I first distinguish the terms economic growth, economic development, and sustainable development. I then discuss the term ESG and why this term is used with respect to the corporation. I follow with a discussion of the shareholder primacy perspective and how this perspective plays a defining role in corporate law, corporate governance, and asset management. I argue that the shareholder primacy perspective is not appropriate for sustainability reporting because when a firm pollutes the environment, reduces biodiversity, or has inequitable social policies, it does not bear the full cost of its action; society and the planet does. Therefore, providing sustainability disclosures that are relevant to investors misses the point that sustainability disclosures are motivated by the desire of other stakeholders to learn about externalities. I discuss the different standard setters in the sustainability space and how accounting and measurement play key roles. I close with a discussion of research opportunities.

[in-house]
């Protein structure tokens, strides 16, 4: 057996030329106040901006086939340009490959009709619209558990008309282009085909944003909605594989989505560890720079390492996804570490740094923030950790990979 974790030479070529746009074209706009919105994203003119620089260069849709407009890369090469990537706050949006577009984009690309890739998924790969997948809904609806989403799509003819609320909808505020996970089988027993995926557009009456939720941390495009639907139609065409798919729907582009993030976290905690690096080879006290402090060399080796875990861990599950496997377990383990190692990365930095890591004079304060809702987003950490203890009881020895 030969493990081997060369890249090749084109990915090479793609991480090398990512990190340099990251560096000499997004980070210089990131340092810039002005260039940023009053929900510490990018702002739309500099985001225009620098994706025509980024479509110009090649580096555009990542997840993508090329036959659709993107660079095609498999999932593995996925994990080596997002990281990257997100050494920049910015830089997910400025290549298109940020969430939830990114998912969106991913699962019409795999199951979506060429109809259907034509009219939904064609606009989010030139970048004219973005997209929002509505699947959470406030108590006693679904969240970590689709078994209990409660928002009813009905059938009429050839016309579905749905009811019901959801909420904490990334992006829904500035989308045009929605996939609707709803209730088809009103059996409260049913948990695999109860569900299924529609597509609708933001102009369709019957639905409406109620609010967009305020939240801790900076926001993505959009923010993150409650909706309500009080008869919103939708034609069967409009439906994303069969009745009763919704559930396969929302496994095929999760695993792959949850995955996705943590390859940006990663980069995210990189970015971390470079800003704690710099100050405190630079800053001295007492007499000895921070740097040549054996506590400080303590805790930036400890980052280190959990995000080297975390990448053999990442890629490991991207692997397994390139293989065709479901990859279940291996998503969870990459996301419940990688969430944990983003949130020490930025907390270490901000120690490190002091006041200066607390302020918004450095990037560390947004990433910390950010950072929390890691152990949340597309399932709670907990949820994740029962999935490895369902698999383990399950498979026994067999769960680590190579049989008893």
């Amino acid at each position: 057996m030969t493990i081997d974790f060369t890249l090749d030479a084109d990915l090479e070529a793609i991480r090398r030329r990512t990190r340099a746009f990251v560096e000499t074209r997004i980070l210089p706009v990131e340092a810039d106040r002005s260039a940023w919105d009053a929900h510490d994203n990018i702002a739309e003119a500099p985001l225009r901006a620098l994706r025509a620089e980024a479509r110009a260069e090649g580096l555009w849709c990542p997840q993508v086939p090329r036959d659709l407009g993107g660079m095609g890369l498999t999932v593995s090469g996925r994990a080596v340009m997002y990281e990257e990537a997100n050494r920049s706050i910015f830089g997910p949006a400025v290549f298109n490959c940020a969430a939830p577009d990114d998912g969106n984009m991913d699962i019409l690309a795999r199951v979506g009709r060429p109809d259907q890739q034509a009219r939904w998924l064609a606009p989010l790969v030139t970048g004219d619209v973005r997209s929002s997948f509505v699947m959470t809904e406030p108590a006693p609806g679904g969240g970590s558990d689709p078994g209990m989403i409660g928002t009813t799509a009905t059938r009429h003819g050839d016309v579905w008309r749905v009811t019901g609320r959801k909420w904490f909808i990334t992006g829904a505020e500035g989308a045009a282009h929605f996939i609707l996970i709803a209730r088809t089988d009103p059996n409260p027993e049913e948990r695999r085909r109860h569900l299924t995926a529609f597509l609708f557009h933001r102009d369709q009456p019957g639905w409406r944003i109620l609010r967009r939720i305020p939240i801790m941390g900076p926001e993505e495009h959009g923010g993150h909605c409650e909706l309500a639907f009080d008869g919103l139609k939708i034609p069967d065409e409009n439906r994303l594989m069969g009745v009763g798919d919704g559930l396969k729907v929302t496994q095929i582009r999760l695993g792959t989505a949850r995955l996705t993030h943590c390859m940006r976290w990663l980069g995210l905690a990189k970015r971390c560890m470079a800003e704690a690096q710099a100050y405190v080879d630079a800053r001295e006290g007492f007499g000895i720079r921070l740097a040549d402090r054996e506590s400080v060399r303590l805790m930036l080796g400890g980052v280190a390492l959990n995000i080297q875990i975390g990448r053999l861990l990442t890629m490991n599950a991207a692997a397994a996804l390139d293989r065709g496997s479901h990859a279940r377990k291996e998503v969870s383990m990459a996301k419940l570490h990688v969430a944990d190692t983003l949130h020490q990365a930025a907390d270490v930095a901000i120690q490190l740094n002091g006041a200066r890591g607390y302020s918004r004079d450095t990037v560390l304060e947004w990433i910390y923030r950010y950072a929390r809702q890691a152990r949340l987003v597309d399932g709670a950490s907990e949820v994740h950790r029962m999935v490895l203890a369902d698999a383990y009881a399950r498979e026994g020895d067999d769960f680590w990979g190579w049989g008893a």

Data Availability: Data are publicly available from sources indicated in the text.
JEL Classifications: K22; L21; M41; M48; Q56; Q58.